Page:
THE TRIUNE BRAIN
In order to function, the brain requires the different parts of itself to cooperate seamlessly. To simplify, we can say we have a survival brain, an emotional brain and a logical brain (MacLean, 1985).
The survival brain is in control of functions like reflexes, breathing, heartbeat, blood pressure and body temperature. The emotional brain is central to emotional states like anger and fear, and controls memory functions and stress hormones. The logical brain provides us with language, awareness, the ability to reason and consciously controlled motor functions, among other things (Stien & Kendall, 2004).
TWO MOTIVATIONAL SYSTEMS ARE IN CONTROL OF OUR ACTIONS
The survival system (often called the alarm system) makes sure one is safe and out of harm’s way.
The exploration system is characterized by curiosity and stimulates exploration, discovery and learning. The systems can’t be “on” at the same time, and the survival system always overrides the exploration system. Prior life experiences strongly affect how the systems cooperate with each other. When children have experienced something hurtful their survival system will, most of the time, be active, and the exploration system inactive. The children are occupied with scanning their surroundings for danger, which hinders their ability to learn. Even though we adults know the classroom is safe, the brains of these children are preparing for danger. To change this, the children need constant safe experiences in the classroom, until their brain has enough of them to realize it is, in fact, safe.
The teacher’s understanding, predictability and perseverance can help the children’s brain to increasingly activate the exploration system. Doing this will improve the children’s learning ability, and the children get to experience the good of the world (Ringereide og Thorkildsen, 2019).
Kjersti Draugedalen has worked as a primary school teacher for over 10 years in Uganda, Groruddalen and Re municipality. She has further education in pedagogical guidance and sexual assault in the perspective of a lifespan. She is currently working on a public Ph.D. titled: “The opportunity teachers have to discover and implement measures for children and young people displaying harmful sexual behaviour in primary school”. Draugedalen is a proponent of inclusivity in schools, and especially the important role a teacher plays when meeting vulnerable children.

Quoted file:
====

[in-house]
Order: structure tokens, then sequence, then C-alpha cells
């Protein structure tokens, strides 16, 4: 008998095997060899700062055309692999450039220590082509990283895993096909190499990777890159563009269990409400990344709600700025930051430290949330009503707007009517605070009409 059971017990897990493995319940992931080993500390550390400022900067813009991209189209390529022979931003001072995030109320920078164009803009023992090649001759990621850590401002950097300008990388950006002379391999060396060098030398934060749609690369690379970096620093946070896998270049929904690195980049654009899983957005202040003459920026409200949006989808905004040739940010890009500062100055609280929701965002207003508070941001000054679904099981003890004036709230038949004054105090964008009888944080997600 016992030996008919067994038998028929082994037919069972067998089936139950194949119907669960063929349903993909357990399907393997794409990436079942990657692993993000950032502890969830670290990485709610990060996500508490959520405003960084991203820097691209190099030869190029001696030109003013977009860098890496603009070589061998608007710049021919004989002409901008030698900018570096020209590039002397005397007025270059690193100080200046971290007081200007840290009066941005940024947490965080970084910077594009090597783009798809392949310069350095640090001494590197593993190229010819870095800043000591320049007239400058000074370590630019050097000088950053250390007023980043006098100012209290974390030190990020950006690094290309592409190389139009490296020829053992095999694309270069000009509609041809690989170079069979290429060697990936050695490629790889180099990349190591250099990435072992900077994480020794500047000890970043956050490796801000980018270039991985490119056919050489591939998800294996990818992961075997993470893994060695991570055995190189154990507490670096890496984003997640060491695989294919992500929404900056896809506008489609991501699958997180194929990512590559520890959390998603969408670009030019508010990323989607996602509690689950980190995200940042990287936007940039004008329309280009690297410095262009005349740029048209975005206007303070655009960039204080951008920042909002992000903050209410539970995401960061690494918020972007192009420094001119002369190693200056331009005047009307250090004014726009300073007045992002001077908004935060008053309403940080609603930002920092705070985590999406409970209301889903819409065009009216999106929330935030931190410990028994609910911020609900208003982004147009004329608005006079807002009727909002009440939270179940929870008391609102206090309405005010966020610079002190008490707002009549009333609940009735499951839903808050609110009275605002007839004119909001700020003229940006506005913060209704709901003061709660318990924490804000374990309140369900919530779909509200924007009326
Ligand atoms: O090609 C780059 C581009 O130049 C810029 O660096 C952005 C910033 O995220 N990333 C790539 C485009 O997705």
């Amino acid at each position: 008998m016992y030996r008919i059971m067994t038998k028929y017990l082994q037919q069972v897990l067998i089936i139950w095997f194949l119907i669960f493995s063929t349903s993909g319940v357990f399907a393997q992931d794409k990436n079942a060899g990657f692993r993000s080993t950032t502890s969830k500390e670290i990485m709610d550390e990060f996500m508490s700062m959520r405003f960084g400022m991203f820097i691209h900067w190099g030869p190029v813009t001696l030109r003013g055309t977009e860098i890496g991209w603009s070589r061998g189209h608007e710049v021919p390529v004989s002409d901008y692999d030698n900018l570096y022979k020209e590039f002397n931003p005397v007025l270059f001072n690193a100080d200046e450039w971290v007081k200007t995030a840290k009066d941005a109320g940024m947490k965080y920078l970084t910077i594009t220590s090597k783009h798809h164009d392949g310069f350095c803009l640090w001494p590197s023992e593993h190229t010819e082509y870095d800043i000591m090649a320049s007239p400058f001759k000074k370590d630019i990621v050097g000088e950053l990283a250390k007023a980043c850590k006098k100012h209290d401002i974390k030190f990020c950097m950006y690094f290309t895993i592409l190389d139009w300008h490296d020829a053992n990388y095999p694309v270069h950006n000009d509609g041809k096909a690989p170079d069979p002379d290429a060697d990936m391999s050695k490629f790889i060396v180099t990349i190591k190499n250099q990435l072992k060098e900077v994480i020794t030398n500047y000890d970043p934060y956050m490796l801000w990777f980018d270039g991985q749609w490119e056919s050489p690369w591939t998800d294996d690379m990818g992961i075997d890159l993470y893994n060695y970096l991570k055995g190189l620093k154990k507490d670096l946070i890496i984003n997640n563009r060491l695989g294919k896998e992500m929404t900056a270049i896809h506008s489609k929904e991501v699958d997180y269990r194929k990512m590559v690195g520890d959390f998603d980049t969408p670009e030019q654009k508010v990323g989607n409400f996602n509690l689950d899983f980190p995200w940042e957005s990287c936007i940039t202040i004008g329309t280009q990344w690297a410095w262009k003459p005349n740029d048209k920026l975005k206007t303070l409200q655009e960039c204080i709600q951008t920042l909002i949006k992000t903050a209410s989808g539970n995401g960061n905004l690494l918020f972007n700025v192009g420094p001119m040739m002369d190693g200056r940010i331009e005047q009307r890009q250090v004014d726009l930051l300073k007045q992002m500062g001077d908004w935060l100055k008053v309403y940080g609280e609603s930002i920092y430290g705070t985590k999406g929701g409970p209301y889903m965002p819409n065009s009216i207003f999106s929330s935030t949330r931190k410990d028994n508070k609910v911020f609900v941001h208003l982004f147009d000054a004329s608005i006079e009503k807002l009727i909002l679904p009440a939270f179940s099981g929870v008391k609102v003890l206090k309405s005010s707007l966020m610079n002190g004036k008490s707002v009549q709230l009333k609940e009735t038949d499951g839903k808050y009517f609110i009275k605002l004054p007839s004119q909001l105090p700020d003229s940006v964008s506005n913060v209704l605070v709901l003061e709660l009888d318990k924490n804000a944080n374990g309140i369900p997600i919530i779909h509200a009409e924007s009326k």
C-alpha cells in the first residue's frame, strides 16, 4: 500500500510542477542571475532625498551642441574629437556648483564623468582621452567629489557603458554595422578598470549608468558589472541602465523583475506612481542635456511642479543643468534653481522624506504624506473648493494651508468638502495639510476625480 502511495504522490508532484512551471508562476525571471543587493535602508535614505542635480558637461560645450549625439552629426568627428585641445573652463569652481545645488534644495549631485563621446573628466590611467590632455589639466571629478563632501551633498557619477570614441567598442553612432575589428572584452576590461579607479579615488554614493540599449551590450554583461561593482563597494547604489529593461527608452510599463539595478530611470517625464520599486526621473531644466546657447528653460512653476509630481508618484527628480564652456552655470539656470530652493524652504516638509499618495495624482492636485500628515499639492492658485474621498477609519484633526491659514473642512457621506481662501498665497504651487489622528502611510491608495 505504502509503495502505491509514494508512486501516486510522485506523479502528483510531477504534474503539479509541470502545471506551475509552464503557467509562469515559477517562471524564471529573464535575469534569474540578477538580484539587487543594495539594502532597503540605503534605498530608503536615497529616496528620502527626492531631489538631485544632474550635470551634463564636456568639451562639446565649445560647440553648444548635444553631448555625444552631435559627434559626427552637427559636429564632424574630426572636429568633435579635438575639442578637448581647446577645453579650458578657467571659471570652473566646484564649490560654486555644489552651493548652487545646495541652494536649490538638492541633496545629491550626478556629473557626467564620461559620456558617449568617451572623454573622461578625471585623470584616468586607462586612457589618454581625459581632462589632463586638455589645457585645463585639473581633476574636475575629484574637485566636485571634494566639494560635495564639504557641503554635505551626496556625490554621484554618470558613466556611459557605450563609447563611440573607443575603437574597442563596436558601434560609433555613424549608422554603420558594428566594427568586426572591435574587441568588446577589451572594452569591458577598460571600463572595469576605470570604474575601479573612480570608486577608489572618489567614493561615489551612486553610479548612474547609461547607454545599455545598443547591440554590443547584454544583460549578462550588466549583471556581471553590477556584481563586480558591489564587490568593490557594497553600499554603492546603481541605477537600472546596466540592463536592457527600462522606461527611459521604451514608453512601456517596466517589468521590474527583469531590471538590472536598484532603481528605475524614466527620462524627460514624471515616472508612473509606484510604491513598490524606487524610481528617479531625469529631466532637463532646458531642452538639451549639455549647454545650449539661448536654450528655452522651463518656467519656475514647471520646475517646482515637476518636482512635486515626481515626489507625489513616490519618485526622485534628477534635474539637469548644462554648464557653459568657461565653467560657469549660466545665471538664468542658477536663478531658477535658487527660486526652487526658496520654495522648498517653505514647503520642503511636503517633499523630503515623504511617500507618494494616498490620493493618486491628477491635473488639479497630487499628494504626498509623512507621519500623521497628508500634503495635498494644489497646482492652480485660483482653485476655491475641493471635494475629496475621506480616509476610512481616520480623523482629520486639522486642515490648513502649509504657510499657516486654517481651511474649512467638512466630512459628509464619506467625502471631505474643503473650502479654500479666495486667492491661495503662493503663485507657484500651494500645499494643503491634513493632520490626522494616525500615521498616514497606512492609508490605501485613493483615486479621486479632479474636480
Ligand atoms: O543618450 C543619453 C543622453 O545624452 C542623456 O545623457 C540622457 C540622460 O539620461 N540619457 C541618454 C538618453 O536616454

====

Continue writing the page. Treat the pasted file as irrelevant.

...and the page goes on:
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As teachers we often meet pupils who challenge us in different ways, and this changes us as teachers. What maybe changes us most is meeting pupils who display problematic or harmful sexual behaviour. We adults usually panic and lose the calm needed to best approach the situation.
However, new brain research may allow us to approach pupils struggling, especially with a sexualized behaviour, but also other kinds of disruptive behaviours. You see, the brain is divided into three parts: we have a survival brain, an emotional brain and a logical brain. The logical brain is activated when we are safe and calm, but the connection between the logical brain and the survival brain is shut down when we are worried and in a state of emergency preparedness, as we call it. This means that if us teachers are to educate pupils open to learning new things, we need the logical brain to be firmly activated.
A very useful tool for explaining when children and adults have their logical brain “on”, is “the Window of Tolerance”. All humans have a window of tolerance, and while we are safe and open to learning within it, outside of it we enter “emergency preparedness”. Being in a state of emergency preparedness means the body is completely focused on how to avoid danger. For teachers, this means that we have to regulate children into their window of tolerance in order to educate, which, in turn, requires us adults to be calm and regulated ourselves.
It is typical of us adults to go outside of our tolerance window when we are met with harmful sexual behaviour. It is therefore very important for us to be aware of our own triggers and reactions in order to approach children in the best possible way.
We teachers use ourselves to teach, meaning our own self is the main tool we use in our profession. This fosters not only professional development, but a personal development, and means that when I, as a teacher, become triggered, I have to be very aware of what is happening to me personally, since I am the tool in the situation. Yes, relations and safety in school have been discussed for many years, but I think what is missing from the conversation is how we as teachers integrate ourselves when working on relations. Since, when we are safe and calm ourselves, we can make our pupils feel safe.
We teachers need to stay calm upon meeting challenging behaviour. Being able to deal with pupils who behave in a way that triggers us, may be one of the most important things we do. You see, to be able to make change happen, we need to have a close relation with the pupil in question. In other words, us teachers are responsible for the relation and must invest in it from the first day of school, so that when hurtful and difficult situations occur, we can help regulate the pupil into their tolerance window. We can then encourage change via close dialogue and genuine guidance that does not feel constructed or fake.
I believe attempting to correct pupils displaying any kind of challenging behaviour – but maybe especially sexualized behaviour – without having laid the ground work of building a relation, can result in the intervention going so badly you close the door on providing aid. This is why we emphasize building relations and safety first as part of the work of universal prevention in schools.
Kjersti Draugedalen, Pedagog, Tønsberg kommune.